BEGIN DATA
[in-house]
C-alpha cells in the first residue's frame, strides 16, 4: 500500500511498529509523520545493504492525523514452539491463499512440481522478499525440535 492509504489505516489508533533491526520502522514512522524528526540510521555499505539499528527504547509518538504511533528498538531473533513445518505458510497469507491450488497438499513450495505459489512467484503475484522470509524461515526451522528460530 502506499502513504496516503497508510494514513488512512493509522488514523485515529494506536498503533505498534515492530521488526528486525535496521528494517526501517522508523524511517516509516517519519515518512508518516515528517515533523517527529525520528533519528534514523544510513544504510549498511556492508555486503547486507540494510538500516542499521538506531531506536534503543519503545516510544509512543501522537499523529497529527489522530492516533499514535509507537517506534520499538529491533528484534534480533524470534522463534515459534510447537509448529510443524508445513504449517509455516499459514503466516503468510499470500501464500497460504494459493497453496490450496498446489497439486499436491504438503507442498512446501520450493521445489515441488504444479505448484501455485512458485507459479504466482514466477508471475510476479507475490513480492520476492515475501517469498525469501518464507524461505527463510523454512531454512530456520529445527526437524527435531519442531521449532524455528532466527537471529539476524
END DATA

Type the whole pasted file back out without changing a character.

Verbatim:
[in-house]
C-alpha cells in the first residue's frame, strides 16, 4: 500500500511498529509523520545493504492525523514452539491463499512440481522478499525440535 492509504489505516489508533533491526520502522514512522524528526540510521555499505539499528527504547509518538504511533528498538531473533513445518505458510497469507491450488497438499513450495505459489512467484503475484522470509524461515526451522528460530 502506499502513504496516503497508510494514513488512512493509522488514523485515529494506536498503533505498534515492530521488526528486525535496521528494517526501517522508523524511517516509516517519519515518512508518516515528517515533523517527529525520528533519528534514523544510513544504510549498511556492508555486503547486507540494510538500516542499521538506531531506536534503543519503545516510544509512543501522537499523529497529527489522530492516533499514535509507537517506534520499538529491533528484534534480533524470534522463534515459534510447537509448529510443524508445513504449517509455516499459514503466516503468510499470500501464500497460504494459493497453496490450496498446489497439486499436491504438503507442498512446501520450493521445489515441488504444479505448484501455485512458485507459479504466482514466477508471475510476479507475490513480492520476492515475501517469498525469501518464507524461505527463510523454512531454512530456520529445527526437524527435531519442531521449532524455528532466527537471529539476524